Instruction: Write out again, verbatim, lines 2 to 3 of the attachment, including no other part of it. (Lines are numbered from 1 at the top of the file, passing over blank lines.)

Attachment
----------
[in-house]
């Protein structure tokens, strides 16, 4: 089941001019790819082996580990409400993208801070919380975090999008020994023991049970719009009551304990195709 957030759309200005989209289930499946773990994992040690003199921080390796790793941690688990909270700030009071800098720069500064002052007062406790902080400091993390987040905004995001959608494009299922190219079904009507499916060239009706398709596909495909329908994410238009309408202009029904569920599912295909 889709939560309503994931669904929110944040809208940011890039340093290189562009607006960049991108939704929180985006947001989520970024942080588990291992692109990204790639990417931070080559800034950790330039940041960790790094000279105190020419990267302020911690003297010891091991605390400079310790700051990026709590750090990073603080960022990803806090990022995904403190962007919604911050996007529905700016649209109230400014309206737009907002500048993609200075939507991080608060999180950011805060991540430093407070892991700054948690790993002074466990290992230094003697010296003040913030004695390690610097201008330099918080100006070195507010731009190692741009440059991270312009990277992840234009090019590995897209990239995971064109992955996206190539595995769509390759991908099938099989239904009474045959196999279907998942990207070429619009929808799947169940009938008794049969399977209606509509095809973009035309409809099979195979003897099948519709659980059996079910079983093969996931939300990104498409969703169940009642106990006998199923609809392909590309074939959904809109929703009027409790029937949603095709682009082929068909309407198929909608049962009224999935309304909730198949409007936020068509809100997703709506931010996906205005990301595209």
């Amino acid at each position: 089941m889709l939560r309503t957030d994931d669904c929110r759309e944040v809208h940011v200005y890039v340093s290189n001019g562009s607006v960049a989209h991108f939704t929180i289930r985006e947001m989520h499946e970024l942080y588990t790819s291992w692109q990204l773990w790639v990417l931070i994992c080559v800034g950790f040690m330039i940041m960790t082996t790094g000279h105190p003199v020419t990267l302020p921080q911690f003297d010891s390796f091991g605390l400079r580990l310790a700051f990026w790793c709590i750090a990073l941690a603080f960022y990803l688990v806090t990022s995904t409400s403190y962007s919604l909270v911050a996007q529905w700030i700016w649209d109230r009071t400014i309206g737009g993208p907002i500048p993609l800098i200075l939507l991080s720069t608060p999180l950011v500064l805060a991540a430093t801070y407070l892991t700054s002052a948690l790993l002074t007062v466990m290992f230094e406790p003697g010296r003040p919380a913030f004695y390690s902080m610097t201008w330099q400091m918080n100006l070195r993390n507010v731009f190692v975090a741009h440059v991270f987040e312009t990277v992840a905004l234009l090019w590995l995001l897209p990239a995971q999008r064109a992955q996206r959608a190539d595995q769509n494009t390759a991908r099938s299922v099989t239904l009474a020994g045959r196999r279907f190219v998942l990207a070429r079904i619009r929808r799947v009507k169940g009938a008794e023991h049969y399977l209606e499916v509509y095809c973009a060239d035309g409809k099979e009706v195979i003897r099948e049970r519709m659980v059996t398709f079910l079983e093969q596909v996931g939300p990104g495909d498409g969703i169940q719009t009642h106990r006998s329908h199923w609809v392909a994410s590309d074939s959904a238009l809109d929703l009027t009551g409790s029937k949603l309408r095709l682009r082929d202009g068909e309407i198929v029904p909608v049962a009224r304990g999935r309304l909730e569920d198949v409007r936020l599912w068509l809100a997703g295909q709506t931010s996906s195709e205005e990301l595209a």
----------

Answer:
């Protein structure tokens, strides 16, 4: 089941001019790819082996580990409400993208801070919380975090999008020994023991049970719009009551304990195709 957030759309200005989209289930499946773990994992040690003199921080390796790793941690688990909270700030009071800098720069500064002052007062406790902080400091993390987040905004995001959608494009299922190219079904009507499916060239009706398709596909495909329908994410238009309408202009029904569920599912295909 889709939560309503994931669904929110944040809208940011890039340093290189562009607006960049991108939704929180985006947001989520970024942080588990291992692109990204790639990417931070080559800034950790330039940041960790790094000279105190020419990267302020911690003297010891091991605390400079310790700051990026709590750090990073603080960022990803806090990022995904403190962007919604911050996007529905700016649209109230400014309206737009907002500048993609200075939507991080608060999180950011805060991540430093407070892991700054948690790993002074466990290992230094003697010296003040913030004695390690610097201008330099918080100006070195507010731009190692741009440059991270312009990277992840234009090019590995897209990239995971064109992955996206190539595995769509390759991908099938099989239904009474045959196999279907998942990207070429619009929808799947169940009938008794049969399977209606509509095809973009035309409809099979195979003897099948519709659980059996079910079983093969996931939300990104498409969703169940009642106990006998199923609809392909590309074939959904809109929703009027409790029937949603095709682009082929068909309407198929909608049962009224999935309304909730198949409007936020068509809100997703709506931010996906205005990301595209």
């Amino acid at each position: 089941m889709l939560r309503t957030d994931d669904c929110r759309e944040v809208h940011v200005y890039v340093s290189n001019g562009s607006v960049a989209h991108f939704t929180i289930r985006e947001m989520h499946e970024l942080y588990t790819s291992w692109q990204l773990w790639v990417l931070i994992c080559v800034g950790f040690m330039i940041m960790t082996t790094g000279h105190p003199v020419t990267l302020p921080q911690f003297d010891s390796f091991g605390l400079r580990l310790a700051f990026w790793c709590i750090a990073l941690a603080f960022y990803l688990v806090t990022s995904t409400s403190y962007s919604l909270v911050a996007q529905w700030i700016w649209d109230r009071t400014i309206g737009g993208p907002i500048p993609l800098i200075l939507l991080s720069t608060p999180l950011v500064l805060a991540a430093t801070y407070l892991t700054s002052a948690l790993l002074t007062v466990m290992f230094e406790p003697g010296r003040p919380a913030f004695y390690s902080m610097t201008w330099q400091m918080n100006l070195r993390n507010v731009f190692v975090a741009h440059v991270f987040e312009t990277v992840a905004l234009l090019w590995l995001l897209p990239a995971q999008r064109a992955q996206r959608a190539d595995q769509n494009t390759a991908r099938s299922v099989t239904l009474a020994g045959r196999r279907f190219v998942l990207a070429r079904i619009r929808r799947v009507k169940g009938a008794e023991h049969y399977l209606e499916v509509y095809c973009a060239d035309g409809k099979e009706v195979i003897r099948e049970r519709m659980v059996t398709f079910l079983e093969q596909v996931g939300p990104g495909d498409g969703i169940q719009t009642h106990r006998s329908h199923w609809v392909a994410s590309d074939s959904a238009l809109d929703l009027t009551g409790s029937k949603l309408r095709l682009r082929d202009g068909e309407i198929v029904p909608v049962a009224r304990g999935r309304l909730e569920d198949v409007r936020l599912w068509l809100a997703g295909q709506t931010s996906s195709e205005e990301l595209a």